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OpEdNews Op Eds    H1'ed 1/20/20

What MLK Would Think Today

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Dr. Martin Luther King, Jr.
Dr. Martin Luther King, Jr.
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Soon, the United States, and its citizenry, will celebrate the first (and only) national holiday honoring a black man or, in today's parlance "a person of color". At the White House Rose Garden on November 2, 1983, President Ronald Reagan signed a bill creating a federal holiday to honor Dr. Martin Luther King, Jr. It was observed for the first time thirty-four years ago; on January 20, 1986. The holiday unofficially kicks off what is known as "Black History Month" which occurs in February; the shortest month of the year.

Depending on one's perspective, it is a day that celebrates "progress". To others, it is a day of mourning. It is a day which white Americans use to ease their dis-ease with pro forma, perfunctory and obligatory statements and queries such as: "what would Dr. King think today?" Or, my personal favorite, has "the dream been realized?" Those familiar with my opinions know that it matters not to me if "the dream" has been realized, that is an oxymoron; as "dreams", by their very nature, cannot be "realized". The prerequisite to dreaming is being asleep.

The United States is replete with sleepwalkers; both black and white.

I think that Dr. King would be astonished at the optics of the United States, today. I think he would be astonished to see that a brown man, a "Negro", was the President of the United States. In a more generic sense, he would clearly be astonished at the technology that exists today just as my grandparents were when television showed up; or my parents when Sputnik was launched or the first person, albeit allegedly, landed on the moon. Even I am astonished at the technological marvels of my time: from rotary-dial telephones in the 70's to tiny, wireless devices that people carry around in their pockets that they can watch television on, send messages and do all manner of fantastic things. However, when we speak on Dr. King and, by extension, "Civil Rights" the universe is narrowed considerably.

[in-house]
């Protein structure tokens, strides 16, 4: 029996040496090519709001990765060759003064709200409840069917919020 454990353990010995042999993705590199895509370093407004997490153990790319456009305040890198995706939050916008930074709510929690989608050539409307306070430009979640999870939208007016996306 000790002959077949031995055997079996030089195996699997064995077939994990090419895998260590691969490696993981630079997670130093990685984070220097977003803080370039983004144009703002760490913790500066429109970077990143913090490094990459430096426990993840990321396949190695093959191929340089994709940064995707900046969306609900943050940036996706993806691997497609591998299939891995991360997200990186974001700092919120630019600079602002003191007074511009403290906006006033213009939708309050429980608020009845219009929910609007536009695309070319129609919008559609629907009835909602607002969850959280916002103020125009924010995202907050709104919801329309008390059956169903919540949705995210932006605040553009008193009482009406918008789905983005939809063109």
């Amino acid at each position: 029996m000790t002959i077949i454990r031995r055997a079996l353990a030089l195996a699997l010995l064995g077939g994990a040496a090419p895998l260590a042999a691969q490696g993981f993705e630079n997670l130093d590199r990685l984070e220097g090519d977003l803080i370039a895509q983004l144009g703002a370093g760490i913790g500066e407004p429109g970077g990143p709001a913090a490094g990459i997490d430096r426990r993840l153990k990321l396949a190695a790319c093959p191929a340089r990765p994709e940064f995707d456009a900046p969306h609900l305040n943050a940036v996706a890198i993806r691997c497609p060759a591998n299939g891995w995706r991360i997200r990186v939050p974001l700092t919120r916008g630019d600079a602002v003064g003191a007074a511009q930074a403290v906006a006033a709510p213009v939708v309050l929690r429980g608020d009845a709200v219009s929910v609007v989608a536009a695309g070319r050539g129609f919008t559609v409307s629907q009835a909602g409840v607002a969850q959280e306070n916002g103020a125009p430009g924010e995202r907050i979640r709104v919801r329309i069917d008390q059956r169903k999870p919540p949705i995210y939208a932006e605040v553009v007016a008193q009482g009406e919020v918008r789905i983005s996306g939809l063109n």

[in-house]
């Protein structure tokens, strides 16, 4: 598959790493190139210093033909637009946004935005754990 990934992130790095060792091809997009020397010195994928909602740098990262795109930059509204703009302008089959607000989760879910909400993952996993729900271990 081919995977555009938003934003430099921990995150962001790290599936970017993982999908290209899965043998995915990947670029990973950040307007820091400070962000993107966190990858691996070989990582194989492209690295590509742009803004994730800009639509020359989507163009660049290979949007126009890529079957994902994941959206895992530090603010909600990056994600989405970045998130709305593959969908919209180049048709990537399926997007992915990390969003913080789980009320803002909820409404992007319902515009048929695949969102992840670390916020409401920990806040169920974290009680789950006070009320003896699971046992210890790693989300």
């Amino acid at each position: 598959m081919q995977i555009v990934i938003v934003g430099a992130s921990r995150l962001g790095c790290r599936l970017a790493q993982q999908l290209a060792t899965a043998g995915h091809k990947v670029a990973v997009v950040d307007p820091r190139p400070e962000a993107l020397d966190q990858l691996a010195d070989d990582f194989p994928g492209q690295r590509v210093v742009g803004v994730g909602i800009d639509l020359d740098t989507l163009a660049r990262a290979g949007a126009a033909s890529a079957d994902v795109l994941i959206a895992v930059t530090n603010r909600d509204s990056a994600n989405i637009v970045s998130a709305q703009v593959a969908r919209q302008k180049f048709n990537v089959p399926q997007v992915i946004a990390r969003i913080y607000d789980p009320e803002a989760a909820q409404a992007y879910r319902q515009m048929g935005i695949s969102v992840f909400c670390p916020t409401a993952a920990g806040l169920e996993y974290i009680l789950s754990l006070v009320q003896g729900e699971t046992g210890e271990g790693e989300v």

I think Dr. King would be astonished to see that there have been black Senators, Governors, Mayors, and astronauts. Those things, politically speaking, I think he would find astonishing. He would, probably, find it astonishing that there was a national holiday in his honor (though still poorly observed). Though I do not agree with either the tactics or strategy of the so-called "Civil Rights Movement" (particularly Dr. King's), I do have a deep and abiding admiration for his intellect.

So, let's dispense with the optics and discuss the more substantive issues that I believe Dr. King would find astonishing.

I think Dr. King would be astonished at the fact that the United States is involved, and has been involved, in perpetual wars; one of which is in its second decade. You see, one of Dr. King's last speeches was entitled "Beyond Vietnam". In my mind, it was his most significant but white folks didn't like that one. Dr. King would be astonished, given the aforementioned speech, that the United States has not only learned nothing from Vietnam but has, in fact, doubled-down on its global oppression and war mongering to the point that virtually its entire economy is based on same. He would be astonished to see the millions of innocent people killed, many of them children, by the United States resultant of these wars.